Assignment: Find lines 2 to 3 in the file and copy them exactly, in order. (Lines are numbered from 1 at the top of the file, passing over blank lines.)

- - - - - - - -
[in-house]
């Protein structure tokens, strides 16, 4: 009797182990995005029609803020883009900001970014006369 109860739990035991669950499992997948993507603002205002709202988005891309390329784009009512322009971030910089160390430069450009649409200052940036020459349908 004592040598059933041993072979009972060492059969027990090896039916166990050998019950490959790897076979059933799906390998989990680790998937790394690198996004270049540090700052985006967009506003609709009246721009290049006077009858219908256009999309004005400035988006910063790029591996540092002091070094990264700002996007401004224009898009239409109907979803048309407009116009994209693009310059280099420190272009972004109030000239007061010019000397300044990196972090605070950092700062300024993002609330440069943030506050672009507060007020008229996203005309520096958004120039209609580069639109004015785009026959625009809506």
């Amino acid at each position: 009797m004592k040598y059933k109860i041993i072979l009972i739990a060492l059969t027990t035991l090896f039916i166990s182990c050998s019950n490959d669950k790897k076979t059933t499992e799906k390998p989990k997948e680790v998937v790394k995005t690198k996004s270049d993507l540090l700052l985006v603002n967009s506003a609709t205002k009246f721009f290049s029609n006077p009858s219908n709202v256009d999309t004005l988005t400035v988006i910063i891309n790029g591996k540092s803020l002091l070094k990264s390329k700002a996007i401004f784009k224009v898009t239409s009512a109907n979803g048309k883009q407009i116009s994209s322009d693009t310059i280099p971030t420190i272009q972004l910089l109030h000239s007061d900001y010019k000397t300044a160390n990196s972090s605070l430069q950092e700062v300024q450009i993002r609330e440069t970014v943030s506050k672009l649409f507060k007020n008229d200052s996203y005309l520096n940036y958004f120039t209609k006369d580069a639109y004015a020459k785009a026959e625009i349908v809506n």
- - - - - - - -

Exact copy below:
């Protein structure tokens, strides 16, 4: 009797182990995005029609803020883009900001970014006369 109860739990035991669950499992997948993507603002205002709202988005891309390329784009009512322009971030910089160390430069450009649409200052940036020459349908 004592040598059933041993072979009972060492059969027990090896039916166990050998019950490959790897076979059933799906390998989990680790998937790394690198996004270049540090700052985006967009506003609709009246721009290049006077009858219908256009999309004005400035988006910063790029591996540092002091070094990264700002996007401004224009898009239409109907979803048309407009116009994209693009310059280099420190272009972004109030000239007061010019000397300044990196972090605070950092700062300024993002609330440069943030506050672009507060007020008229996203005309520096958004120039209609580069639109004015785009026959625009809506």
């Amino acid at each position: 009797m004592k040598y059933k109860i041993i072979l009972i739990a060492l059969t027990t035991l090896f039916i166990s182990c050998s019950n490959d669950k790897k076979t059933t499992e799906k390998p989990k997948e680790v998937v790394k995005t690198k996004s270049d993507l540090l700052l985006v603002n967009s506003a609709t205002k009246f721009f290049s029609n006077p009858s219908n709202v256009d999309t004005l988005t400035v988006i910063i891309n790029g591996k540092s803020l002091l070094k990264s390329k700002a996007i401004f784009k224009v898009t239409s009512a109907n979803g048309k883009q407009i116009s994209s322009d693009t310059i280099p971030t420190i272009q972004l910089l109030h000239s007061d900001y010019k000397t300044a160390n990196s972090s605070l430069q950092e700062v300024q450009i993002r609330e440069t970014v943030s506050k672009l649409f507060k007020n008229d200052s996203y005309l520096n940036y958004f120039t209609k006369d580069a639109y004015a020459k785009a026959e625009i349908v809506n």